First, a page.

Yochanan Gordon

By Yochanan Gordon

We can all relate to the thought of a bad dream. Upon waking in the morning, we feel relief as the realization sets in that it was only a bad dream and in no way reflective of reality. By the same token, however, the flipside is also true. There are times we can imagine a certain reality, or dream about it, to the point where it feels so real and so right, and then reality sets in that it was but a fleeting dream.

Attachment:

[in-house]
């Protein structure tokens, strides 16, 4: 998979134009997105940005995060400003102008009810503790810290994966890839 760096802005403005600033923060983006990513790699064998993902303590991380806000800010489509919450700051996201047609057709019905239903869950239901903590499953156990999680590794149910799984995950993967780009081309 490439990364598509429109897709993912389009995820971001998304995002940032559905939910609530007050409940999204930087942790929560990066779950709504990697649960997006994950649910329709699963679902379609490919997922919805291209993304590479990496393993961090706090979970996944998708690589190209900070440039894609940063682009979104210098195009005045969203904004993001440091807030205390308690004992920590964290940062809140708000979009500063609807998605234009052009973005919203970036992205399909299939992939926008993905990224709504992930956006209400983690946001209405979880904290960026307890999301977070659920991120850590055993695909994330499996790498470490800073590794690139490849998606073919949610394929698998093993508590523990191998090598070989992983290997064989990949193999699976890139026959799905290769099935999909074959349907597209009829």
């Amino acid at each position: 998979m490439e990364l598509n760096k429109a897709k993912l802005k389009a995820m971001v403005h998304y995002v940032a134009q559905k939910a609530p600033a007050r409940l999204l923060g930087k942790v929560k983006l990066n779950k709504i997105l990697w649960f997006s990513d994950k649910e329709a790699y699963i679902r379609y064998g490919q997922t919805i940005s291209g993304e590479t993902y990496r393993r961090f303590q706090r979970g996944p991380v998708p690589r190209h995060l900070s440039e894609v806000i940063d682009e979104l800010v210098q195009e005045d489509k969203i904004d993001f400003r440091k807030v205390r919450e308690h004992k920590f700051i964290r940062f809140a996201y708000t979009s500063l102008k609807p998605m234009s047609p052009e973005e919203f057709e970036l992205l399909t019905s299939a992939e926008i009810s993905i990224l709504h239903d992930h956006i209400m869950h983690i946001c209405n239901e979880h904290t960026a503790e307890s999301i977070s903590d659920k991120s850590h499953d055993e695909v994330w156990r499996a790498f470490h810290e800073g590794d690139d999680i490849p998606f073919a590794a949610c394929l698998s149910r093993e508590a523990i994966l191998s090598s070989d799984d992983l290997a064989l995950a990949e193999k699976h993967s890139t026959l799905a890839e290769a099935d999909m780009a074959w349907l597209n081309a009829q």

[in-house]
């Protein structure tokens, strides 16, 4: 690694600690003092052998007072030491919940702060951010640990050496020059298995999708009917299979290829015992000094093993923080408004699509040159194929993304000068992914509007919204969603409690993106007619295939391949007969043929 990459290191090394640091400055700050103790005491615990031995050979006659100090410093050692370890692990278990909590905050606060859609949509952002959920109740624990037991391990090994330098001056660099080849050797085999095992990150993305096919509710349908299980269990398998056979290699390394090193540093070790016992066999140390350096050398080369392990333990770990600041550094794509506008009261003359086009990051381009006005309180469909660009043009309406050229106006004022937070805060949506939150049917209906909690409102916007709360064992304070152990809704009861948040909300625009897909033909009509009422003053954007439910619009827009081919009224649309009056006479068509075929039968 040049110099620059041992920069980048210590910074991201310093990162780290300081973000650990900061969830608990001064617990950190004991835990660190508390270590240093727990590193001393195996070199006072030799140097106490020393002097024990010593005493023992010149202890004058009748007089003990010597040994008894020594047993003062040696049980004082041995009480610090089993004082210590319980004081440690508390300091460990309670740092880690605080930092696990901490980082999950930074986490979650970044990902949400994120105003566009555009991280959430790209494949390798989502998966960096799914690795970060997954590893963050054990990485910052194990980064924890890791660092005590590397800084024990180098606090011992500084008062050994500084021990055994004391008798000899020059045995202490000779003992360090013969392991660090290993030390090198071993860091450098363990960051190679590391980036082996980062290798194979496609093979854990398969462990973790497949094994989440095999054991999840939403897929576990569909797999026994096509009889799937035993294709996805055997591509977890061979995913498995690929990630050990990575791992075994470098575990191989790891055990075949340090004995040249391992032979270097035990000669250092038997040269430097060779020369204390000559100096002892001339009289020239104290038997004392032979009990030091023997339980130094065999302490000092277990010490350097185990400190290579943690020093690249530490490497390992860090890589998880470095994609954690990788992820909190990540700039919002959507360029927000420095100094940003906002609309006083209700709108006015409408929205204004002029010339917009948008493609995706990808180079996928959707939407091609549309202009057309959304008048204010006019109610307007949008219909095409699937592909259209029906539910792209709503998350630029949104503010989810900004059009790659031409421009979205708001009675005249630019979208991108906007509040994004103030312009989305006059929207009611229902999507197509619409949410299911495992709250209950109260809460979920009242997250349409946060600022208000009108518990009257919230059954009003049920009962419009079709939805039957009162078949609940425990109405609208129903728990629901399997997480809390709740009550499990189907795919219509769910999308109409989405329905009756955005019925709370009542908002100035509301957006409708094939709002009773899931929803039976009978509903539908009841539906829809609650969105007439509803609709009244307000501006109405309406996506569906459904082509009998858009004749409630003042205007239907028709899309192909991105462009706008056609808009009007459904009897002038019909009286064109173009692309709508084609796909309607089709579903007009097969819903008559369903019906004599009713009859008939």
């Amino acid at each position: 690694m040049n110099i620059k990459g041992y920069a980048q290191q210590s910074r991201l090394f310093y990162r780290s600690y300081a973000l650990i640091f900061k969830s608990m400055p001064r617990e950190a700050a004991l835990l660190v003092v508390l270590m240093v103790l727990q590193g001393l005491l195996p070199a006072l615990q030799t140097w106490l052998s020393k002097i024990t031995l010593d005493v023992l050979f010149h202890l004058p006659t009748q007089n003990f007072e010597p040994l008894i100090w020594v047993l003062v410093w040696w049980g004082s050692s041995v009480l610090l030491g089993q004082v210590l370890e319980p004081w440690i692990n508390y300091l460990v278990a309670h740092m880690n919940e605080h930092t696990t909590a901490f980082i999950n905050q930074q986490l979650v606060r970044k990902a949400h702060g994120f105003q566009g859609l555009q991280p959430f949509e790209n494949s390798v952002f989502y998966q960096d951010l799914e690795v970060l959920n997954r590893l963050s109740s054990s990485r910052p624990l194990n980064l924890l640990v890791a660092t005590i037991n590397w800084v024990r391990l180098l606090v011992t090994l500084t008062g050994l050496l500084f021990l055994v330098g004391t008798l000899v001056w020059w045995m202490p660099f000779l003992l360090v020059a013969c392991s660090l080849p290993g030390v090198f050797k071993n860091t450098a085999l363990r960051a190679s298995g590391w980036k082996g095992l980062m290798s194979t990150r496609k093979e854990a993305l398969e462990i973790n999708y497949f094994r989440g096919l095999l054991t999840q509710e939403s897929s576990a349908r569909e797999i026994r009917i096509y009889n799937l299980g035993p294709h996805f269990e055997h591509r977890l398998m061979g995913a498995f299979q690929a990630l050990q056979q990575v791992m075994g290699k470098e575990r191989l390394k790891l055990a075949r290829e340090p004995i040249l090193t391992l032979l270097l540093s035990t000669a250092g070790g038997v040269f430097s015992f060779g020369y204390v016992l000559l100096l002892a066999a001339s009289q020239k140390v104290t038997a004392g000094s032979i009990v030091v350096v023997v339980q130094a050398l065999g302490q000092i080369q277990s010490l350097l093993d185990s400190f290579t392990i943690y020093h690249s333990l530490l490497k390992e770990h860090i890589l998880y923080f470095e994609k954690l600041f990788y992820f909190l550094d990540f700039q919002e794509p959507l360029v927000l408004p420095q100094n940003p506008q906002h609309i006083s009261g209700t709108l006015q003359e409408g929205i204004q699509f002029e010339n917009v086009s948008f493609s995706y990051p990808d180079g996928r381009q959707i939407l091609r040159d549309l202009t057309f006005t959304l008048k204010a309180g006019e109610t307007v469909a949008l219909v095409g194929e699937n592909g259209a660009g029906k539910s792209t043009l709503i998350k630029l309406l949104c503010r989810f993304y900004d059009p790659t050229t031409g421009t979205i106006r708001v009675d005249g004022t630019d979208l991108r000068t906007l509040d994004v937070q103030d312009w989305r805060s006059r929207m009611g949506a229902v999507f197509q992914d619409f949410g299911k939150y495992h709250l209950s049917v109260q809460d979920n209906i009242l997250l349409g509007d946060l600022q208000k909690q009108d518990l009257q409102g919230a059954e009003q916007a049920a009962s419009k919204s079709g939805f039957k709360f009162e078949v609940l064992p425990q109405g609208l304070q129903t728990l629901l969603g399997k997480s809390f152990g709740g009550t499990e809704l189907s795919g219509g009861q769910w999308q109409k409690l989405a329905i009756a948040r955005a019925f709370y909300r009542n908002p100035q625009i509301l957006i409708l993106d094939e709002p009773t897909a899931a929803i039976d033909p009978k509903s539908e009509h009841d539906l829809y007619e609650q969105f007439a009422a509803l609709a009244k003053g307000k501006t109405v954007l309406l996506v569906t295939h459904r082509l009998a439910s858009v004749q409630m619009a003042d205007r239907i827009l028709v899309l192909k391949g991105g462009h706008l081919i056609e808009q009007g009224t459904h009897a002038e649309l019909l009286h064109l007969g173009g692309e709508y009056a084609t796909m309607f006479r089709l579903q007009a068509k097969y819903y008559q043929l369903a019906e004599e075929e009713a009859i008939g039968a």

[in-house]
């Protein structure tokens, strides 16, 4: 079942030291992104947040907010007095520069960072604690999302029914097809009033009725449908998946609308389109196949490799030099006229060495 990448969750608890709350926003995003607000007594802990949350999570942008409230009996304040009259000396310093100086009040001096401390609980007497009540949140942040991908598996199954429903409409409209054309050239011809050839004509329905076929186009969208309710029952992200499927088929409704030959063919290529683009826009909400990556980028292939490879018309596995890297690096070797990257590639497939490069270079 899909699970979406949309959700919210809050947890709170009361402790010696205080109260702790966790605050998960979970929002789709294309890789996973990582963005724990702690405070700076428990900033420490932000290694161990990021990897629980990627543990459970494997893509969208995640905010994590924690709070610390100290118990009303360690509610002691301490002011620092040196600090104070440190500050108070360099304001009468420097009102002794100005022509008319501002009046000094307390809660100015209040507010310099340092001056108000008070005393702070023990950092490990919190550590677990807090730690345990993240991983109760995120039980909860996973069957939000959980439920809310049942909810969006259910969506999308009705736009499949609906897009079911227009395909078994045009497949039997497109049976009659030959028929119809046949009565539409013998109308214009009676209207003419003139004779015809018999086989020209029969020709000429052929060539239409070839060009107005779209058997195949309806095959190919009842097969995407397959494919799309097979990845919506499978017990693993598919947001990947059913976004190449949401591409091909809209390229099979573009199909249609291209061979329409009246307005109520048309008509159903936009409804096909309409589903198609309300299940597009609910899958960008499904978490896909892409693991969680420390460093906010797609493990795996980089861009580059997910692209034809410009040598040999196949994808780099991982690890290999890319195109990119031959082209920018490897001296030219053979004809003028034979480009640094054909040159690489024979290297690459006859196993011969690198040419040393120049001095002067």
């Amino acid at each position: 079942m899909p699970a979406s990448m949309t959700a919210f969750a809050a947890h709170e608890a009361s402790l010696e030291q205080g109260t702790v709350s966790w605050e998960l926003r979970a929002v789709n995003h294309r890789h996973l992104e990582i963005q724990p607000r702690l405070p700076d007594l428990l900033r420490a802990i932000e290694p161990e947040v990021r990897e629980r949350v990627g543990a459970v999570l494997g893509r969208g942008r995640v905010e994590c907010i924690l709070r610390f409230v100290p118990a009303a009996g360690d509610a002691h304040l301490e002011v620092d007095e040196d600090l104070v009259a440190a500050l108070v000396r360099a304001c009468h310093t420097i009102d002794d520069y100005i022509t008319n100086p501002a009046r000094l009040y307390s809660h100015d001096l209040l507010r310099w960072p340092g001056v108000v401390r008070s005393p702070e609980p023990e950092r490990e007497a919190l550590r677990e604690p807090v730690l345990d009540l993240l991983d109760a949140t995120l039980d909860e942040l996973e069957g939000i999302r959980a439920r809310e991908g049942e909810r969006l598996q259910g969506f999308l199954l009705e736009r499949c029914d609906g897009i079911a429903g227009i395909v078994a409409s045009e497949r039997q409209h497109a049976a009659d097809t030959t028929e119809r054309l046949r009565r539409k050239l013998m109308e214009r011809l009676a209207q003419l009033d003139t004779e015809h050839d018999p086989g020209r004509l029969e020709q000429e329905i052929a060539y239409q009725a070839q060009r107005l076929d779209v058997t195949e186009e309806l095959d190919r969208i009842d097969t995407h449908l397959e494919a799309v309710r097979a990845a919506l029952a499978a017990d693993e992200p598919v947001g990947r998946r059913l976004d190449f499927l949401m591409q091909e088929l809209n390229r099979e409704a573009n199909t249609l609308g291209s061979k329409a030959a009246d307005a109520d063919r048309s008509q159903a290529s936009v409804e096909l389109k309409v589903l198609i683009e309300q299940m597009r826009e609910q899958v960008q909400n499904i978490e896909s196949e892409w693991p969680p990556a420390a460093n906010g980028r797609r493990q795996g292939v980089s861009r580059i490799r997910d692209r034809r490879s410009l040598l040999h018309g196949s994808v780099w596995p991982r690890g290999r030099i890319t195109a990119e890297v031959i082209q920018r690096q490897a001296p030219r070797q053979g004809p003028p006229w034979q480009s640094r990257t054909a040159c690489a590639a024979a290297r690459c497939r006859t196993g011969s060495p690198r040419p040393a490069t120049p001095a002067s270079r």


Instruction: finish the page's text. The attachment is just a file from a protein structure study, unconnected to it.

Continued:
I encountered this experience as day turned to twilight and the thought occurred to me that I would be back in my chair, staring at a blank computer screen, wondering what message to treat my readership to this week. Don’t misunderstand me: I am thankful for the gift of writing and the opportunity to be able to communicate with you on a weekly basis. However, after eating the bread of faith and healing for eight days and retelling the story, making it real and relatable for the kids and some of the adults around the table, my expectation was to be able to hold on to that experience a little longer, if not for eternity. And so, there is somewhat of a disappointment from my perspective, after having put myself in the right frame of mind and having lived the experience in the most optimal way, to have to be here again doing the same thing that I did before the holiday came in.